An outdoor basketball hoop is seen in Bethel in October 2022. Alaskans will be able to play only on sports teams that match their gender at birth through college if a new bill becomes law. (Photo by Claire Stremple)

An outdoor basketball hoop is seen in Bethel in October 2022. Alaskans will be able to play only on sports teams that match their gender at birth through college if a new bill becomes law. (Photo by Claire Stremple)

Alaska House committee advances, expands proposal to bar trans girls from girls sports

Bill adds elementary, middle school and collegiate sports to limits in place for high school.

Republican members of the House Judiciary Committee expanded and advanced a bill that would limit Alaska students’ sports participation to teams that match their sex at birth. Twenty-four states have passed similar laws.

House Bill 183 was amended in the committee’s Friday meeting to include collegiate sports as well as elementary and middle school sports. Transgender girls are already barred from participation in girls high school sports by a regulation adopted by Gov. Mike Dunleavy’s appointees on the state Board of Education and Early Development last year.

Both supporters and opponents of the controversial proposal feel their rights are at risk. The bill’s sponsor, Rep. Jamie Allard, R-Eagle River, said its aim is to maintain fairness for girls and women who participate in sports.

Reps. Andrew Gray and Cliff Groh, both Anchorage Democrats and committee members, opposed the bill’s expansion and advancement.

Gray attempted to keep the bill from advancing out of committee, but his objection failed.

“We’ve heard a lot of testimony against the bill. I think we should respect the will of the people of Alaska to not bring this very hateful, harmful legislation to the body,” he said.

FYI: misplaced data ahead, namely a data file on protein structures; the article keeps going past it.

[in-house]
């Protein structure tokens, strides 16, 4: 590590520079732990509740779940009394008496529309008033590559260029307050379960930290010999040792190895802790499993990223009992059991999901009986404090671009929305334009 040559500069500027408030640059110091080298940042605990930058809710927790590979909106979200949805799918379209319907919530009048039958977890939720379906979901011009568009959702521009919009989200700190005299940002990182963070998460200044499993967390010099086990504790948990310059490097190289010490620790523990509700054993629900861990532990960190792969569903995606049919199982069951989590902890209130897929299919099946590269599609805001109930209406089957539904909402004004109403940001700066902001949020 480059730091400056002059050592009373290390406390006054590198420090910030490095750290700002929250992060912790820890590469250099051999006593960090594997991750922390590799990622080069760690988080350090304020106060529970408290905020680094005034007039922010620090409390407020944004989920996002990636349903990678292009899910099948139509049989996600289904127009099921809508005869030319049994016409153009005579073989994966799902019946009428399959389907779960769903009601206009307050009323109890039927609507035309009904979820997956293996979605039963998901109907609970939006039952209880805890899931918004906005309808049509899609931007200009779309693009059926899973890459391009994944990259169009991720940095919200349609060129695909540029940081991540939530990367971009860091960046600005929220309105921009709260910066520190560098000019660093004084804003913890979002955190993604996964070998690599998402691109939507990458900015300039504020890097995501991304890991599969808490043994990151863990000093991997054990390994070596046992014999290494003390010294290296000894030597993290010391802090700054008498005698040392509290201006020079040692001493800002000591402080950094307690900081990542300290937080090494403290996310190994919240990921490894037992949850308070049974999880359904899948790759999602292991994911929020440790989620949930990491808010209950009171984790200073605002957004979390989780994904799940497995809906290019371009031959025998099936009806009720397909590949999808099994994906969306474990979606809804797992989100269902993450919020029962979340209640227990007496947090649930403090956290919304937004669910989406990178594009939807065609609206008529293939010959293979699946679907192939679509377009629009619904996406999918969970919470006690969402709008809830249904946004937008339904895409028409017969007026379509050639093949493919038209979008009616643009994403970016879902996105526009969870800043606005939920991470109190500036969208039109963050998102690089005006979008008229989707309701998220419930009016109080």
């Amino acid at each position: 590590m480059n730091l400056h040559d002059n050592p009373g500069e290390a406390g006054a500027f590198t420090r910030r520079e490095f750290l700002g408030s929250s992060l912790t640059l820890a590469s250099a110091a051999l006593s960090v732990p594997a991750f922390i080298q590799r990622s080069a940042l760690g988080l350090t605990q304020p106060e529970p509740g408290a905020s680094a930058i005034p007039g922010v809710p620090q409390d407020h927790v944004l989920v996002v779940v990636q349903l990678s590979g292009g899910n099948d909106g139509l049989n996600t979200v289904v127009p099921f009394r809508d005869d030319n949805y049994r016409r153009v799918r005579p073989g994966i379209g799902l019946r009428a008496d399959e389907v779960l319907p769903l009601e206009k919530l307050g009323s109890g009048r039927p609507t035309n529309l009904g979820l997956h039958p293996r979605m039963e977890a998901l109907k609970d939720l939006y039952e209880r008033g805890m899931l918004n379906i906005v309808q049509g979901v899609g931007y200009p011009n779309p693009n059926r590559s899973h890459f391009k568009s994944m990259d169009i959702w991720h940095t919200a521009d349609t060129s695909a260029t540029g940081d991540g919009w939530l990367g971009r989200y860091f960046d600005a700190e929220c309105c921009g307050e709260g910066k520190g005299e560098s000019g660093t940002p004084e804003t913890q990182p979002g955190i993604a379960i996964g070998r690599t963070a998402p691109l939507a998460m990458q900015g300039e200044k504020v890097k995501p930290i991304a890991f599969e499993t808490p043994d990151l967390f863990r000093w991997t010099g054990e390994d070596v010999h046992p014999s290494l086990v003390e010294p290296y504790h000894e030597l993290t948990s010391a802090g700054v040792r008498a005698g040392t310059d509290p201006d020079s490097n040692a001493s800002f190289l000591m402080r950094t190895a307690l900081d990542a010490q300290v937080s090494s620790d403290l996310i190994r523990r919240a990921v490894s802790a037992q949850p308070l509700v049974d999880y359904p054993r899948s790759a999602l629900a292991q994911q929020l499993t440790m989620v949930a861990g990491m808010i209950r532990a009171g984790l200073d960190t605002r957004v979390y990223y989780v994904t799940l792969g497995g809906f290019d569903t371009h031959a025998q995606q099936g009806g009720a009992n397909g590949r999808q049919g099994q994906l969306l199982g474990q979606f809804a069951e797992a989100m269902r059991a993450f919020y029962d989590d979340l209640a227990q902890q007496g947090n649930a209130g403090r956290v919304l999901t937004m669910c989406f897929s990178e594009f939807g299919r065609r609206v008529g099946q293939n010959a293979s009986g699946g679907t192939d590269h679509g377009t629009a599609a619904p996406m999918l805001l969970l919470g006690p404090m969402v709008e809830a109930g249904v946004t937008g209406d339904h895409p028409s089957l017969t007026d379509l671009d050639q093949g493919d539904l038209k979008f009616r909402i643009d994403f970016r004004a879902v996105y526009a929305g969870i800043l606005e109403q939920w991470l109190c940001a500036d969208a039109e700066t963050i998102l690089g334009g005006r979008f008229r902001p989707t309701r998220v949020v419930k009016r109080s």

Groh said he was concerned that the proposal would be vulnerable to lawsuits. “I think that the costs of adopting this legislation very much exceeds the benefits. I’m also very concerned about the potential for successful constitutional claims against this legislation,” he said.

Dozens of Alaskans testified against the bill on Friday. While the voices of support were outnumbered in public testimony, hundreds of people wrote to the House Education and Judiciary committees to encourage the bill’s passage.

Michael Garvey, the advocacy director of the American Civil Liberties Union of Alaska, said the bill is unconstitutional and discriminatory.

“Alaska’s constitution provides explicit privacy and due process protection, which apply to public schools. HB 183 cannot be implemented and enforced without violating those rights,” he said. “Additionally, HB 183 would deprive transgender girls of equal access to opportunities to engage in sports, which are a way to build skill, resilience and community.”

Olivia Emery, the mother of an LGBTQ child, was tearful in her testimony. She said her daughter is not trans, but already experiences a lot of bullying.

“This would be a green flag for classmates who already wish to cause her harm both mental and physical,” she said, echoing the concern of other testifiers.

Alexander Rosales, an Eagle River resident, testified in support of the bill on Friday. He said his experience in the military showed him that men and women have different physical capabilities. “So I want to come here as a dad, as a man and speak on behalf of women,” he said. “We should be protecting, looking out for them and stand beside women and defend their rights in sports and not look at it as somebody’s being disenfranchised in any way.”

In order to become law, the bill would have to be approved by the House and the Senate.

• Claire Stremple is a reporter based in Juneau who got her start in public radio at KHNS in Haines, and then on the health and environment beat at KTOO in Juneau. This article originally appeared online at Alaska Beacon, an affiliate of States Newsroom, is an independent, nonpartisan news organization focused on connecting Alaskans to their state government.

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